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Thursday, April 10, 2008

Every Little Bit Helps...

On Tuesday of this week, Governor Granholm signed a significant piece of real estate legislation. The legislation enables home sellers to retain 2 principal resident exemptions for property still on the market after the seller has moved elsewhere in the state. The signing of this legislation is a huge step in aiding struggling sellers who have had homes on the market for over a year and have lost their principal residence status on that property.

House Bill 4215, now Public Act 96 of 2008 enacts that the seller can retain an additional exemption for up to three years on property previously exempt as the owner’s principal residence if the following circumstances are met:

- the property is not occupied,
- the property is for sale
- the property is not leased or available for lease
- the property is not used for any business or commercial purpose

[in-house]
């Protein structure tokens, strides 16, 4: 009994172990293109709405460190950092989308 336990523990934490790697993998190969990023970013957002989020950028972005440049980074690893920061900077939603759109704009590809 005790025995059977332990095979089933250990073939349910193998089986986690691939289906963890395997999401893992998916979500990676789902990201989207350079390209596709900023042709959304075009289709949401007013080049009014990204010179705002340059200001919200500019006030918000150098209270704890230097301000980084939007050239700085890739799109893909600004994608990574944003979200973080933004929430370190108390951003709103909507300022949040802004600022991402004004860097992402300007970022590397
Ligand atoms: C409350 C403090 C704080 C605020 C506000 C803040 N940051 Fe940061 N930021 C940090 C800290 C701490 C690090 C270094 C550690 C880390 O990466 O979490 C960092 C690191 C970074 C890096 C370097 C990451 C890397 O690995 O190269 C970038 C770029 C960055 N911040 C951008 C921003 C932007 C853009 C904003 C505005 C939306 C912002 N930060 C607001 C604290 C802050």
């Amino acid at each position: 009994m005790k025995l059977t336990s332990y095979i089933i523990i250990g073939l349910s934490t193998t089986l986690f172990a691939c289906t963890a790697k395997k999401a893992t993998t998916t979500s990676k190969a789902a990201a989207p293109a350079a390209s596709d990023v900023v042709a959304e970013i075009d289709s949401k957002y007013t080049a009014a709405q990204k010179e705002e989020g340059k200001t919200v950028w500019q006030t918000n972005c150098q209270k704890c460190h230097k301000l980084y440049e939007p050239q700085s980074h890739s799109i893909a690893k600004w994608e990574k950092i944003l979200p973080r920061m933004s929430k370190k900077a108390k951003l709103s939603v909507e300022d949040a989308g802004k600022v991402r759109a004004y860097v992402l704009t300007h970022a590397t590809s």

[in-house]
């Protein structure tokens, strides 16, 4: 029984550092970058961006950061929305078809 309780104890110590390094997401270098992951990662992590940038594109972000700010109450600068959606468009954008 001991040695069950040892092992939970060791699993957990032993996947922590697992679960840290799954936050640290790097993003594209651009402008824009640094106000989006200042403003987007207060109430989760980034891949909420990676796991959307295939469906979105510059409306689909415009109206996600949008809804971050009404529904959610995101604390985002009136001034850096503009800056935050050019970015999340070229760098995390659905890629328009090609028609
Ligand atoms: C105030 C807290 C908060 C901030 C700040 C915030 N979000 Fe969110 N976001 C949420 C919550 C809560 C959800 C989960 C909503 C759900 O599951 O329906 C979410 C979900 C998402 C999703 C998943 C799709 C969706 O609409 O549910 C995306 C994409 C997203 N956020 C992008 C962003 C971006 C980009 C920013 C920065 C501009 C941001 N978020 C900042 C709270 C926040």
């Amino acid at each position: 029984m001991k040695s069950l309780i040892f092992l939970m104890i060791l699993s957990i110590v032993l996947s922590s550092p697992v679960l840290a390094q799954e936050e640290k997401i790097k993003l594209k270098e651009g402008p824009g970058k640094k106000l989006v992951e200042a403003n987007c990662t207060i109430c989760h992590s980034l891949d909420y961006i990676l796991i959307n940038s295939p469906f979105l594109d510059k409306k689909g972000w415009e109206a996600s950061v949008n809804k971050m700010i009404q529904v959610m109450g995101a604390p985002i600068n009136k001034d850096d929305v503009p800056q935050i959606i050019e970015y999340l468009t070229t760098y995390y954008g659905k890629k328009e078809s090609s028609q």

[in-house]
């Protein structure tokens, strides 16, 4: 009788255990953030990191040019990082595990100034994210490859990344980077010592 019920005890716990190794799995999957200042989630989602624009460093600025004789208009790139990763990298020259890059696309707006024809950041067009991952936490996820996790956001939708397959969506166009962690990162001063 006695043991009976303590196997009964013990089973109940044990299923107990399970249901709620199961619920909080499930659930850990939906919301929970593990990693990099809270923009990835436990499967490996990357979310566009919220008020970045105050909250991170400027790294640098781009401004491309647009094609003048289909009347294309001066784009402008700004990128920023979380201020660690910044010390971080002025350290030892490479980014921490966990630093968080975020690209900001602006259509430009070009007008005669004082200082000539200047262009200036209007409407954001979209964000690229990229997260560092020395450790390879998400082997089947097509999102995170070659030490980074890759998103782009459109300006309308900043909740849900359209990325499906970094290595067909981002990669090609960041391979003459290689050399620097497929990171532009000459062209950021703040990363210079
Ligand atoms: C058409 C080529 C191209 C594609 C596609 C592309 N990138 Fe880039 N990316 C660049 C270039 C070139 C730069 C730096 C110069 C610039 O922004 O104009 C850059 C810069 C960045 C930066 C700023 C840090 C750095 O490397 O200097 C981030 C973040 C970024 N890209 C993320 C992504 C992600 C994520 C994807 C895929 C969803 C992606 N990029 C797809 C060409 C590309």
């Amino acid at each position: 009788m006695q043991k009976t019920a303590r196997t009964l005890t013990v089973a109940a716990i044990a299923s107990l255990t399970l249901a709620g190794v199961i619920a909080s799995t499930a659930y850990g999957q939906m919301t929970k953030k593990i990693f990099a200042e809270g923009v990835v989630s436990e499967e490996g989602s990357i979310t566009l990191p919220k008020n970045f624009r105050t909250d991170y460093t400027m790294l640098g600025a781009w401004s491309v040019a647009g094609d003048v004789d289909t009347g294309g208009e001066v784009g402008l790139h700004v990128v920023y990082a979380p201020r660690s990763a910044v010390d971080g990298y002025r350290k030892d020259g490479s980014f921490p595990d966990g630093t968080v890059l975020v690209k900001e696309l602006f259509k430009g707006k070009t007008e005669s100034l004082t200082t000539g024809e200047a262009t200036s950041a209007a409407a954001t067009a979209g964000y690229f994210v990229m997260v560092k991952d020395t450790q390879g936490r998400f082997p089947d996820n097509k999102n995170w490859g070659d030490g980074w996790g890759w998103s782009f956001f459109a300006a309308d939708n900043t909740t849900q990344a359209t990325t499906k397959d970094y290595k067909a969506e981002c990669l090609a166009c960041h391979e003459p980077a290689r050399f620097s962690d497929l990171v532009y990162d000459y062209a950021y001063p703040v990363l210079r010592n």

The Michigan Association of REALTORS® (MAR) was active in pointing out to lawmakers that the struggling economy in Michigan has forced several home sellers to relocate to other areas of the state, in some instances continuing to market a home that they have not lived in for over a year. As a result, the home was no longer treated as a principle residence and the homeowner lost the principal residence exemption.

Retention of an existing homestead credit for an unoccupied home that is currently for sale would offer relief to sellers who have had to relocate for whatever reason. This is just another small, but helpful step taken by the state government to help struggling home sellers. The while issue of homes going "Non-Homesteaded" on the tax rolls while people tried to sell them was becoming a major block for new buyers. The differences were often as much as 30-40% on the taxes, which was enough to stop many buyers, if they were faced with having to pay the increased rate for most of a year, before the house could be re-homesteaded.

The bill doesn't protect those who have moved out of state, but I guess the legislature can't protect everyone. Many of those people don't report their moves, so they play "catch me, if you can" with the law now anyway. Every little bit helps.

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